The special and significant retirement risks of upper middle class and affluent Americans often are overlooked.
The “retirement crisis” in America frequently is discussed and studied, but those discussions focus on the risks for lower- and middle-income Americans, such as not saving enough and investing too conservatively. Households with higher incomes have different retirement risks, and those don’t receive as much study or discussion.
The main problems for the moderately-affluent and affluent are that they don’t properly identify or estimate the most significant risks to their financial security and independent in retirement.
When surveyed, most in the group believe the main risks to their retirement financial security are the stock market, inflation, and changes in government policies.
Those are real risks, but they aren’t the risks that should most concern the moderately-affluent and those who are wealthier.
The main risk to this group is longevity. Upper-income people tend to live longer than average, and that makes them more likely to outlive their resources or be hurt by inflation over the long term.
The affluent are at higher risk from longevity because they receive a lower portion of their total retirement income from Social Security than people with lower incomes and net worths. The affluent are more likely to depend on savings that are invested in the markets and that are vulnerable to market declines or even years of below-average returns.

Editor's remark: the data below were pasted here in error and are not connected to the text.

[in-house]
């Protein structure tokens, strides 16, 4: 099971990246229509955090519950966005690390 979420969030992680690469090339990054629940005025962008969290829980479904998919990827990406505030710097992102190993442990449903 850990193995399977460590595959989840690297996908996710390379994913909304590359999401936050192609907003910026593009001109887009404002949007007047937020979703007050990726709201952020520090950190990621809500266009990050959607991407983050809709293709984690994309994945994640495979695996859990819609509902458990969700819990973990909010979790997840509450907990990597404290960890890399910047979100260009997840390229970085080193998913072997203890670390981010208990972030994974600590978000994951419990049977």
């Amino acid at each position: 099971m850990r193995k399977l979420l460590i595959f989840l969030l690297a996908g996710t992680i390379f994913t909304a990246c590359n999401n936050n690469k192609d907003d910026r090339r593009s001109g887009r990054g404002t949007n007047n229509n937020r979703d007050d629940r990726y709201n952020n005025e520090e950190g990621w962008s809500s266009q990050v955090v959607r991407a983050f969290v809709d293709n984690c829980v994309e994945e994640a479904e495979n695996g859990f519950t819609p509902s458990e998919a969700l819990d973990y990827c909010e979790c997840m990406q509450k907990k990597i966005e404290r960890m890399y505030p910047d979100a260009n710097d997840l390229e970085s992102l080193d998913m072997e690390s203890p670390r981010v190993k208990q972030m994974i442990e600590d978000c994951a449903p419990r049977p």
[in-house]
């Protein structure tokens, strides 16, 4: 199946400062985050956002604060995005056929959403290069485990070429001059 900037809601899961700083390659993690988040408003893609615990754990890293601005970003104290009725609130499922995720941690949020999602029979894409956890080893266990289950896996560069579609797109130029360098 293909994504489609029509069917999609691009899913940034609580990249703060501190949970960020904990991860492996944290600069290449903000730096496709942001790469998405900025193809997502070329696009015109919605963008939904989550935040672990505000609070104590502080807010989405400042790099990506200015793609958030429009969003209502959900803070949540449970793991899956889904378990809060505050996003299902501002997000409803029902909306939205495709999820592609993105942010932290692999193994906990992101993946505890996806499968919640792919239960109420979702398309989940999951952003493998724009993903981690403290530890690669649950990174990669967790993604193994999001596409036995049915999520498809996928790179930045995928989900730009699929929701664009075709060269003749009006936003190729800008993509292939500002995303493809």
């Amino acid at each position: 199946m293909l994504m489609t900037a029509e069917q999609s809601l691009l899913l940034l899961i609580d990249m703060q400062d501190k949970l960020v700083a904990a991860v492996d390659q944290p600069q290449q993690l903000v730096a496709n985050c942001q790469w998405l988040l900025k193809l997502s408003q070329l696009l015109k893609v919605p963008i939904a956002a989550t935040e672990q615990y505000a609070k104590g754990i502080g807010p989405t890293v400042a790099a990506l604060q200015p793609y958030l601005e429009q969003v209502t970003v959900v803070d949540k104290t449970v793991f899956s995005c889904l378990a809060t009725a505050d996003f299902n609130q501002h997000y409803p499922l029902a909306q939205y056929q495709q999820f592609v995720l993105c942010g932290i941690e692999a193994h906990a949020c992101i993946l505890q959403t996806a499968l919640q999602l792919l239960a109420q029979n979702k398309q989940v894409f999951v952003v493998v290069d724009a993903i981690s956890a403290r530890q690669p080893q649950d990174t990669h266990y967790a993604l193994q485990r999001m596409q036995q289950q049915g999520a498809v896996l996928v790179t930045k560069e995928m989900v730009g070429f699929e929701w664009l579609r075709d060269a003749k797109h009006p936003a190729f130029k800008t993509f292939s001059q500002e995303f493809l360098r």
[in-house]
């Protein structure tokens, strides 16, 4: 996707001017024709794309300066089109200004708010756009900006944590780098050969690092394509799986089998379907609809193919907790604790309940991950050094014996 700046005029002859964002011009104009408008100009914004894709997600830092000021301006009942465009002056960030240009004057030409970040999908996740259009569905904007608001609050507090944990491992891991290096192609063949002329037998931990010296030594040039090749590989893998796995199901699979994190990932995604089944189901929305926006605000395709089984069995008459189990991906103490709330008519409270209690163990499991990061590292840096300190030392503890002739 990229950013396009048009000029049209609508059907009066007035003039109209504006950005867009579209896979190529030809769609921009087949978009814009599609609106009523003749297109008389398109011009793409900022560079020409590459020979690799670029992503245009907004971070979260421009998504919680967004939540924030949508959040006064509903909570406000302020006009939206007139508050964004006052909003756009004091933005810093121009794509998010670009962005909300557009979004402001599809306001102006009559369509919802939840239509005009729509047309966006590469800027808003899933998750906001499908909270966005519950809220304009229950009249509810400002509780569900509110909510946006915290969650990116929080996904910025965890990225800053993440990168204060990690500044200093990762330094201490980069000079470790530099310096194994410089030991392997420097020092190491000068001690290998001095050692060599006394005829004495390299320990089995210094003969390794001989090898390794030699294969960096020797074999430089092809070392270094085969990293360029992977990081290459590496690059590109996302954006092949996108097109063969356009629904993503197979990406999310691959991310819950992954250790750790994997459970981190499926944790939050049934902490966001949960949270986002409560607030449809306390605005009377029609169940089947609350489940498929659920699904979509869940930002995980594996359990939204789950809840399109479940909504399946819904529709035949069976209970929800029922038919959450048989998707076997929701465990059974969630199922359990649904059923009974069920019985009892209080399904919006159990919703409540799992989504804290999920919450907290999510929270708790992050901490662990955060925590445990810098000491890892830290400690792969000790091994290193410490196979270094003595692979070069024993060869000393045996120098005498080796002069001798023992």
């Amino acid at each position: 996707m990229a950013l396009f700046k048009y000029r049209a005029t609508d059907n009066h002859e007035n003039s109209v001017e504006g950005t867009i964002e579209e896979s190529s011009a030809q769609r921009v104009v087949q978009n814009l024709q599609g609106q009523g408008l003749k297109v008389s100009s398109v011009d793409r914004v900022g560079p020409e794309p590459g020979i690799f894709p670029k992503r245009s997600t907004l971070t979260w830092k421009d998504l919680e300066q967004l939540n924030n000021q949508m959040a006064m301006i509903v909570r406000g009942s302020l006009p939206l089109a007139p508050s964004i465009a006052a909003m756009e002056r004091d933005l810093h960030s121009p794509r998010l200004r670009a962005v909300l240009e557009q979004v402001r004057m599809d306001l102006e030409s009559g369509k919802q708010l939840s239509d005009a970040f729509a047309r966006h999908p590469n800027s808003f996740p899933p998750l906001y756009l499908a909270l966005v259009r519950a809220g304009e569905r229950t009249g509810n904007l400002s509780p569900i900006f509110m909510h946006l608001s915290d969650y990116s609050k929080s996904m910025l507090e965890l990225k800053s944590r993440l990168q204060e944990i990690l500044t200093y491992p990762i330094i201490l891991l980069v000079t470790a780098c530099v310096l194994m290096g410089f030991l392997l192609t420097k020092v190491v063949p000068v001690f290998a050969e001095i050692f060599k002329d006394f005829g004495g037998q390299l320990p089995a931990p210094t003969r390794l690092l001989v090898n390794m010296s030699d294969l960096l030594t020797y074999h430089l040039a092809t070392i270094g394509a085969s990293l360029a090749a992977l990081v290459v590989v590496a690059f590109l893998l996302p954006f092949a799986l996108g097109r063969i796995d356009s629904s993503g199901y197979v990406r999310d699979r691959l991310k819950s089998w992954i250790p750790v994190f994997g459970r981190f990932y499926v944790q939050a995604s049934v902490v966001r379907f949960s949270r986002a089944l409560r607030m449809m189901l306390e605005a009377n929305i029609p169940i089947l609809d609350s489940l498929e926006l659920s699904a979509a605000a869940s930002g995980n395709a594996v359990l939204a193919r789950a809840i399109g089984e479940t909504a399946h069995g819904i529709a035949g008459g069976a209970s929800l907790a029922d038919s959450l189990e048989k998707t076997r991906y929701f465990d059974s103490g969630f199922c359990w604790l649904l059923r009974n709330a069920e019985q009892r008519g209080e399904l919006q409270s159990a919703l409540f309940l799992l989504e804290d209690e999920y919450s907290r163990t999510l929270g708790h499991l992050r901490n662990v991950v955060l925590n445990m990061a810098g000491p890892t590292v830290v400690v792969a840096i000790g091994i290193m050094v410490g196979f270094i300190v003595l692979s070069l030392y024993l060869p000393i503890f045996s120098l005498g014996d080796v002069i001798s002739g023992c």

Social Security income continues for life and is indexed for inflation. But over a long life a moderately-affluent retiree or couple can spend down a portfolio, especially if inflation is above average. The affluent tend to have higher fixed expenses. The cost of maintaining their standard of living increases over the years, and they can have limited flexibility to reduce expenses.
Longevity is an especially important risk for the surviving spouse in a married couple. The household income declines after one spouse passes away, on average by about one third. Some expenses will decline, but generally not as much as income declines, while other expenses will increase. Income taxes are likely to increase, because the surviving spouse will have to file taxes as an individual instead of a married couple filing jointly.
Inflation also is more of a risk to the moderately-affluent than to those with fewer financial resources. Most of the income of the moderately-affluent isn’t indexed for inflation. The retirees must depend on increases in their portfolio values to maintain their purchasing power.
Even a moderate inflation rate of 2% or so eats away purchasing power. After 15 years or so, the decline in purchasing power is significant. If inflation is higher than 2%, the purchasing power declines rapidly.
The combination of inflation and a long life can be damaging to the financial security of the moderately affluent. The damage can be especially significant to the surviving spouse of a married couple. The retirement plans of the moderately affluent and the wealthy need to focus on the probability of living beyond average life expectancy and the financial consequences that could flow from that.